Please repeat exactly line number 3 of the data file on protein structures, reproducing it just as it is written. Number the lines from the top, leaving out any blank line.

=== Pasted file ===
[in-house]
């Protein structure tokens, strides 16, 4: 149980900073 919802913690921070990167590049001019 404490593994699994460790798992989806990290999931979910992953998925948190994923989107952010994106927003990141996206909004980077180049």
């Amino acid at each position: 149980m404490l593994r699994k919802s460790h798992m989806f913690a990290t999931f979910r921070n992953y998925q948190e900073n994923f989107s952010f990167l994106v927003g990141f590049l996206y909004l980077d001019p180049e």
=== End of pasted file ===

């Amino acid at each position: 149980m404490l593994r699994k919802s460790h798992m989806f913690a990290t999931f979910r921070n992953y998925q948190e900073n994923f989107s952010f990167l994106v927003g990141f590049l996206y909004l980077d001019p180049e």